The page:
Crawfish might make for more than just a good meal.
Tail meat is the main reason farmers raise crawfish, but LSU AgCenter researcher Subramaniam Sathivel sees benefits in the entire crustacean.
He and other researchers are working on ways to add value to the Louisiana crawfish crop: potentially as minced meat; a source of chemicals for anti-aging products; and omega-3 oil for its potential health benefits or as a red food coloring.
There's lots of crawfish to work with and build upon: 110 million pounds of crawfish are harvested each year, with an annual economic impact of $120 million, according to the Louisiana Seafood Promotion and Marketing Board. Louisiana has more than 1,000 crawfish farmers, plus more than 800 commercial fishermen who catch wild crawfish.
Sathivel, an AgCenter food processing and engineering professor, is working on a minced meat made from undersized crawfish, which have low economic value. Sathivel also is helping a local crawfish farmer start a crawfish minced meat company.
Sathivel is putting whole undersized crawfish through a deboning machine, which removes the shells and minces the meat in the process.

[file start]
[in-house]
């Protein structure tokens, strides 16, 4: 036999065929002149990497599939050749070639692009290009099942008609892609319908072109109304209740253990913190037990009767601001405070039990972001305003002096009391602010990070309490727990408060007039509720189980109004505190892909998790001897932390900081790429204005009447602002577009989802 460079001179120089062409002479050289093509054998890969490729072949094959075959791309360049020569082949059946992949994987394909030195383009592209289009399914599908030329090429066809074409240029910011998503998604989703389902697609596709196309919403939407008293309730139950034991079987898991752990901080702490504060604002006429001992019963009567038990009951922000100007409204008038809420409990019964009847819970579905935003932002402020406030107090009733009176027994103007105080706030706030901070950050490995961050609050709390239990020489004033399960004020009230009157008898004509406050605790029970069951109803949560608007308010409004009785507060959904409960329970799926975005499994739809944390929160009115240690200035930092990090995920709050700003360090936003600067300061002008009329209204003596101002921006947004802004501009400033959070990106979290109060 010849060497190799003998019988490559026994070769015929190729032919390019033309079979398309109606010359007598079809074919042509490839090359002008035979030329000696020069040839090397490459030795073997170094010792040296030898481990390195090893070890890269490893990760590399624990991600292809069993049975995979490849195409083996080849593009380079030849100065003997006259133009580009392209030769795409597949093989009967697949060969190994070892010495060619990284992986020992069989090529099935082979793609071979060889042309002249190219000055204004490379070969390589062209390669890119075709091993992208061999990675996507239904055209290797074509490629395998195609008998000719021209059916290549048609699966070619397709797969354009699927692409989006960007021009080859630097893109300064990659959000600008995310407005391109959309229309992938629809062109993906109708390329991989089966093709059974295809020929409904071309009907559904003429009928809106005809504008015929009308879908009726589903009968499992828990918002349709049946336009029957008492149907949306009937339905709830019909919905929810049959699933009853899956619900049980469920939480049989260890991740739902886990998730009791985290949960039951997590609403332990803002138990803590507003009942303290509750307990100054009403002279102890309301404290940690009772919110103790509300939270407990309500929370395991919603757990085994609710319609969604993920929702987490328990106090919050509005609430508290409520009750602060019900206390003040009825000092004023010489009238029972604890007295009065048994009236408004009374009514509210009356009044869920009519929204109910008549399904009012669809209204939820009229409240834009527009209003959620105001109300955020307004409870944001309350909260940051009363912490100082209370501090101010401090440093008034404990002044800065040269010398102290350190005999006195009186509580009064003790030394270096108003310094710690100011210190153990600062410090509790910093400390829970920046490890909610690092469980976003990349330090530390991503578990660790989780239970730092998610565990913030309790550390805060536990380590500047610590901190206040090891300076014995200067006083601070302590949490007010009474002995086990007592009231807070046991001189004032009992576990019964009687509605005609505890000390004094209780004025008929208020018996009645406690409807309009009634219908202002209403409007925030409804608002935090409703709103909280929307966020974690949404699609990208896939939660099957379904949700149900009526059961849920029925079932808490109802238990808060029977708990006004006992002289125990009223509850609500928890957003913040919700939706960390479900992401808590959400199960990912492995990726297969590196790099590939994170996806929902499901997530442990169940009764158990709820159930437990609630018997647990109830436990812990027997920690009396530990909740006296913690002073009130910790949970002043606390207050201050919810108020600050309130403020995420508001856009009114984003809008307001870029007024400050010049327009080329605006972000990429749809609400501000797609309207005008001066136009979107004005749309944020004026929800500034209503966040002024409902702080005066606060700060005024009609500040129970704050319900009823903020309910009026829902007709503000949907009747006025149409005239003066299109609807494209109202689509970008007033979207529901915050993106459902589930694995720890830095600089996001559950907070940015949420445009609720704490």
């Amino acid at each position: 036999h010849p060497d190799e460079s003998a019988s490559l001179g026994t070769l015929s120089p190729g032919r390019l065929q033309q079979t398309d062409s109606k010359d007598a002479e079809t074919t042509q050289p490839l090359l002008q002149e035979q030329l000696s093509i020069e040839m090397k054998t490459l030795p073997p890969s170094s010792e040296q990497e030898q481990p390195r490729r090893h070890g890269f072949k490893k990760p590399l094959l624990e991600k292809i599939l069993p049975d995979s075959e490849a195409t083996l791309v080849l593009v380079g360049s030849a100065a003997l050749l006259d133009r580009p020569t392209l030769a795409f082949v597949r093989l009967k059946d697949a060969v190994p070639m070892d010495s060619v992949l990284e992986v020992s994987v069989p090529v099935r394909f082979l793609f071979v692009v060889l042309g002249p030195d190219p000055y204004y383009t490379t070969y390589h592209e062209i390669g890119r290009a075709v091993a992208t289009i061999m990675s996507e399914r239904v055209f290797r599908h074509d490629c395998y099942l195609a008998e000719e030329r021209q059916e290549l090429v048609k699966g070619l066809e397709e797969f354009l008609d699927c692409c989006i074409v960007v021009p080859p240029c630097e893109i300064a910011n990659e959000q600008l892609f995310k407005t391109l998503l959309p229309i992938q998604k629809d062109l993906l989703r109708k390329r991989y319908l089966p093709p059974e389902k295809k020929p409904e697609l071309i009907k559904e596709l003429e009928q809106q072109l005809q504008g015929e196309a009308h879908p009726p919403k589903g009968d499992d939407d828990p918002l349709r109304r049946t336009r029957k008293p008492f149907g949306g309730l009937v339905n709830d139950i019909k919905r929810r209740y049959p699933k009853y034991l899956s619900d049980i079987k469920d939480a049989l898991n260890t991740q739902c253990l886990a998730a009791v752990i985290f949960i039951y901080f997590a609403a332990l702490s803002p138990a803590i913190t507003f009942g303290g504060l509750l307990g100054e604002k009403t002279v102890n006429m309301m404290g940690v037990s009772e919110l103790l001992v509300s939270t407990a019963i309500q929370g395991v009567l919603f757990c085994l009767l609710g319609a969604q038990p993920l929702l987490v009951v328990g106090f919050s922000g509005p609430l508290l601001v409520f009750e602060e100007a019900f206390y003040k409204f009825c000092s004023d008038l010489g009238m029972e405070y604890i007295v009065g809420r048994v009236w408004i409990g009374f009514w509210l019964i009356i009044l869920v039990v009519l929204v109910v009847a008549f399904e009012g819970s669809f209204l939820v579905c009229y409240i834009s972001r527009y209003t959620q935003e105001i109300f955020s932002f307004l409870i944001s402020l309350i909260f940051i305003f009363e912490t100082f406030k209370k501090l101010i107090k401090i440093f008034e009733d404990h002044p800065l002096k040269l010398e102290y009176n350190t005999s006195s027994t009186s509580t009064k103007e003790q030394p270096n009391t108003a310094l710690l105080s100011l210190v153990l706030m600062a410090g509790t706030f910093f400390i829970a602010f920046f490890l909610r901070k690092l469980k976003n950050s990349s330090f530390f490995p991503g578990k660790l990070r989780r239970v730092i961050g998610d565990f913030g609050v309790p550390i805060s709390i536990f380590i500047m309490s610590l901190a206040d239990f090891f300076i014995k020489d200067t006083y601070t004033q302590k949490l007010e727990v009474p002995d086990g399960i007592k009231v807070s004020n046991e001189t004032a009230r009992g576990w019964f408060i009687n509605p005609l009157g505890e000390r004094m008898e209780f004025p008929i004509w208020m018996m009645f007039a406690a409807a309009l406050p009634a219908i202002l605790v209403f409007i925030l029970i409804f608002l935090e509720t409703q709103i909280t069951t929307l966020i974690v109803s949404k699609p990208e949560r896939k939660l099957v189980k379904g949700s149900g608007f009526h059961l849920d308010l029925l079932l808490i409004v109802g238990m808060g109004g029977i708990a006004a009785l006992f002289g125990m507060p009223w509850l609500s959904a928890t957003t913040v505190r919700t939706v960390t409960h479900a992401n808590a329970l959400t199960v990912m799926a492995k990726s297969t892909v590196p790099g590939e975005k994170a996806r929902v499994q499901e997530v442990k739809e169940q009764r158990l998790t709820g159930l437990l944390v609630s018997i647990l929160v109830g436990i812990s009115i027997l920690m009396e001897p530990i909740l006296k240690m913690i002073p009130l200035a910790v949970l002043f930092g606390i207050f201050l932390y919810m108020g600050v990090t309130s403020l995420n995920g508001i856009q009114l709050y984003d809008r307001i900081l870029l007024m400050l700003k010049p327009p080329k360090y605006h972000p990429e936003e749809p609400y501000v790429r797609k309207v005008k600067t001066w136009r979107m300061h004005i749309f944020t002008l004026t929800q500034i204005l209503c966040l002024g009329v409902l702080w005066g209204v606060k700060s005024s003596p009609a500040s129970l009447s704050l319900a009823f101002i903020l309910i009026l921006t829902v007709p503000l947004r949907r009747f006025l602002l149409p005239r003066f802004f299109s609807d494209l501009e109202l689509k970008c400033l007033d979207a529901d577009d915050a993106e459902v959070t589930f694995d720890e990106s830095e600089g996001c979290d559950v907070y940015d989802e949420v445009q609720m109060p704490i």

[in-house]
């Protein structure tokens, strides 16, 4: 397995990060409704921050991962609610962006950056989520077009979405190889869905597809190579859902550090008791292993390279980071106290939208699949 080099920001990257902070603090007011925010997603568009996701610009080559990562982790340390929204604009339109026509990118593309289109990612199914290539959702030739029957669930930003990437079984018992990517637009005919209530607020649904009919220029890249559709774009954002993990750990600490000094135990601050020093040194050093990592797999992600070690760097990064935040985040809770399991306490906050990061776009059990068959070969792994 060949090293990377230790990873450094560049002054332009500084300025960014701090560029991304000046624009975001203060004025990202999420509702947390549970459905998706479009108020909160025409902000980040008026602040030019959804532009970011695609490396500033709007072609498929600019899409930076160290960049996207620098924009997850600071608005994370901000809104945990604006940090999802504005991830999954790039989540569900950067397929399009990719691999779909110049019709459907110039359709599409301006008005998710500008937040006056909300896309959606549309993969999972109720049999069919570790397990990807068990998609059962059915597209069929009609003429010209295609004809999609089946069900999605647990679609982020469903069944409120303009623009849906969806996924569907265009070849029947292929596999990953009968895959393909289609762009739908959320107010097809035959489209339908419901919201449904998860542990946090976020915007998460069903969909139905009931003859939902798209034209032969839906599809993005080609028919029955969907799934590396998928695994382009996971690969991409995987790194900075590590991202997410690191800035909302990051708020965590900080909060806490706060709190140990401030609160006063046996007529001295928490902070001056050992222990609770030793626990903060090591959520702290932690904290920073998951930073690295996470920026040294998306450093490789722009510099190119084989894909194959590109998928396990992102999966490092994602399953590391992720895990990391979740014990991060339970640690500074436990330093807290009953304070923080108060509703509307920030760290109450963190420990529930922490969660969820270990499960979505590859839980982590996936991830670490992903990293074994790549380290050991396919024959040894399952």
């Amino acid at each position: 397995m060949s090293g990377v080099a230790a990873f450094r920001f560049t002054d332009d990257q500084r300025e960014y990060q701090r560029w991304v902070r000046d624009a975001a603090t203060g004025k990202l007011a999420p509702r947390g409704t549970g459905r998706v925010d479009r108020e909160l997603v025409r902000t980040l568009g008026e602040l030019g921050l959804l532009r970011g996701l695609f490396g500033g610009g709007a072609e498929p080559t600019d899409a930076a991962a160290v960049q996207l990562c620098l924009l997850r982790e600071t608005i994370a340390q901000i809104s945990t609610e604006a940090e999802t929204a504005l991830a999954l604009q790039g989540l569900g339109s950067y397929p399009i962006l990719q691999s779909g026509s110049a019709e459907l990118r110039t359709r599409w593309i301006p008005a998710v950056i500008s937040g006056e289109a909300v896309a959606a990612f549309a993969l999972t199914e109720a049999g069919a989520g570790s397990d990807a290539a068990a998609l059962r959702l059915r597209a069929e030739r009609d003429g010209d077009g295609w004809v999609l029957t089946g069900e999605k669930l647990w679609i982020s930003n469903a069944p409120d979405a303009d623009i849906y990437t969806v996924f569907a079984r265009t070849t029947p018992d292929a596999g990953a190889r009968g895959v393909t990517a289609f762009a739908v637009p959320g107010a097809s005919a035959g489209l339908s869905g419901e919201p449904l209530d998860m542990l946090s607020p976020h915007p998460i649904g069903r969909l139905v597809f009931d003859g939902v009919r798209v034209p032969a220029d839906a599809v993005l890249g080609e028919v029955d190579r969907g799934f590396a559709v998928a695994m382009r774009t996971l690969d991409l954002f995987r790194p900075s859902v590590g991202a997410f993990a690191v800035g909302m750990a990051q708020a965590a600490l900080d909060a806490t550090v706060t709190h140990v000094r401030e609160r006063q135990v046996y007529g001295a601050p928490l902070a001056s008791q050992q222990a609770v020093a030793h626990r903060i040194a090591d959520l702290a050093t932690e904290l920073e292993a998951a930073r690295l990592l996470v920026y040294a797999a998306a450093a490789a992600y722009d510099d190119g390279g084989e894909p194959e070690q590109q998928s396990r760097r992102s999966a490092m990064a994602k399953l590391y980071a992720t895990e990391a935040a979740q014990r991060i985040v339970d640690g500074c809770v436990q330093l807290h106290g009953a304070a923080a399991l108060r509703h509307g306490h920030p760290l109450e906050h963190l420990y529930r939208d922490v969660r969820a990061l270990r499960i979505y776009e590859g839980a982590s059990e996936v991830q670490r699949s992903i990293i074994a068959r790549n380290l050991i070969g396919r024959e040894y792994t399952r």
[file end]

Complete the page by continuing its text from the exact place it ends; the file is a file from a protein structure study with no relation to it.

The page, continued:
“You can use the minced meat to add crawfish flavoring to products or produce crawfish patties,” Sathivel said.
Takunrat Taksima, a doctoral student from Kasetsart University in Thailand, is using the shells from the process to study the anti-aging effects of a chemical derived from the shells.
Taksima is extracting and developing a delivery system containing astaxanthin, an antioxidant, to study its use in slowing the progression of Alzheimer’s disease.
She is spending a year in Sathivel’s lab working on the project. Midway through her study, she has explored ways to get the proper dosage of astaxanthin into a capsule form. Her next step will be testing its anti-aging effects on laboratory rats.
“I will divide the rats into five groups to study them,” Taksima said. “I will study their behavior, body weight and oxidation levels on their organs.”
Sathivel said he also plans to study astaxanthin’s effects on oxidative stress-related diabetes and obesity.
Alexander Chouljenko, a doctoral student in the LSU College of Agriculture School of Nutrition and Food Sciences, is studying the oil removed from the minced meat.
“I am looking at the oil’s nutritional profile, the lipid oxidation properties, and how the oil flows,” Chouljenko said.
Chouljenko also is studying the potential uses of the oil, which he suspects is high in omega-3 fatty acids. The oil is expected to provide health benefits, and he said it could be used to fortify foods. Because of its bright red color, the oil also could be used as a food coloring.